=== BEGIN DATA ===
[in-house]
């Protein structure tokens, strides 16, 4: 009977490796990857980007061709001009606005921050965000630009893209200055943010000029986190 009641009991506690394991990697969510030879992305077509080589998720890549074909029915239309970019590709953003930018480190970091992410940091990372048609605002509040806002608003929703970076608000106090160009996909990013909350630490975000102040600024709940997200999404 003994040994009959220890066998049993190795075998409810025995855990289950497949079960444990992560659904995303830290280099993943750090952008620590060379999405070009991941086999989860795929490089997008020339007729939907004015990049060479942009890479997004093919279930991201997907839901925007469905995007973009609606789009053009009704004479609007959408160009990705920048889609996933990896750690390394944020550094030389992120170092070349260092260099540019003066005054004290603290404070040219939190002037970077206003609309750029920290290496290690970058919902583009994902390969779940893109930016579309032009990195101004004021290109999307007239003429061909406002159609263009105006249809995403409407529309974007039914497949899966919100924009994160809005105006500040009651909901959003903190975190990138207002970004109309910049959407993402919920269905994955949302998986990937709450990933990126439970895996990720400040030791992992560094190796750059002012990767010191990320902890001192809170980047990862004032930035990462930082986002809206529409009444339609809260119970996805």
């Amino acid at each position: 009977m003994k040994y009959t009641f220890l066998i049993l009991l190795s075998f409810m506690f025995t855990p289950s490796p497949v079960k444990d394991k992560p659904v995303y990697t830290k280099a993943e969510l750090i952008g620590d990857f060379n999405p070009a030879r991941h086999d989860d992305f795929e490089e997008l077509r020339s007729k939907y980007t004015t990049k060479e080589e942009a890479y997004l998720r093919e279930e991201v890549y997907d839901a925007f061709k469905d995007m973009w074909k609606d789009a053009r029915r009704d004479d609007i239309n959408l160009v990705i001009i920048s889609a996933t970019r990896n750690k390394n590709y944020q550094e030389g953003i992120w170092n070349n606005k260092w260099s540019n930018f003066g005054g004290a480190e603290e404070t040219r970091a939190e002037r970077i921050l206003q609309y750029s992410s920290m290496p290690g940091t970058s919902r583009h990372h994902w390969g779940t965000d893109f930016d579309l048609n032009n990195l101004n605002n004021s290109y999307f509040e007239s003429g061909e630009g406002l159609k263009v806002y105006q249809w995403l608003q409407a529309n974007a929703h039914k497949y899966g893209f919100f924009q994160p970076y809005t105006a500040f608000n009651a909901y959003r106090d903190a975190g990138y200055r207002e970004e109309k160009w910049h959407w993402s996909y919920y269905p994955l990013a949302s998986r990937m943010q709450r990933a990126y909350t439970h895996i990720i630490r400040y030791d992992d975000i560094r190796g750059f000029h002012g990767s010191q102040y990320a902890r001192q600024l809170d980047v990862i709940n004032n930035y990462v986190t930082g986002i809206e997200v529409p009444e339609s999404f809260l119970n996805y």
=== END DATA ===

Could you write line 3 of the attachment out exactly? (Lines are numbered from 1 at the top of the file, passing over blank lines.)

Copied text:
């Amino acid at each position: 009977m003994k040994y009959t009641f220890l066998i049993l009991l190795s075998f409810m506690f025995t855990p289950s490796p497949v079960k444990d394991k992560p659904v995303y990697t830290k280099a993943e969510l750090i952008g620590d990857f060379n999405p070009a030879r991941h086999d989860d992305f795929e490089e997008l077509r020339s007729k939907y980007t004015t990049k060479e080589e942009a890479y997004l998720r093919e279930e991201v890549y997907d839901a925007f061709k469905d995007m973009w074909k609606d789009a053009r029915r009704d004479d609007i239309n959408l160009v990705i001009i920048s889609a996933t970019r990896n750690k390394n590709y944020q550094e030389g953003i992120w170092n070349n606005k260092w260099s540019n930018f003066g005054g004290a480190e603290e404070t040219r970091a939190e002037r970077i921050l206003q609309y750029s992410s920290m290496p290690g940091t970058s919902r583009h990372h994902w390969g779940t965000d893109f930016d579309l048609n032009n990195l101004n605002n004021s290109y999307f509040e007239s003429g061909e630009g406002l159609k263009v806002y105006q249809w995403l608003q409407a529309n974007a929703h039914k497949y899966g893209f919100f924009q994160p970076y809005t105006a500040f608000n009651a909901y959003r106090d903190a975190g990138y200055r207002e970004e109309k160009w910049h959407w993402s996909y919920y269905p994955l990013a949302s998986r990937m943010q709450r990933a990126y909350t439970h895996i990720i630490r400040y030791d992992d975000i560094r190796g750059f000029h002012g990767s010191q102040y990320a902890r001192q600024l809170d980047v990862i709940n004032n930035y990462v986190t930082g986002i809206e997200v529409p009444e339609s999404f809260l119970n996805y």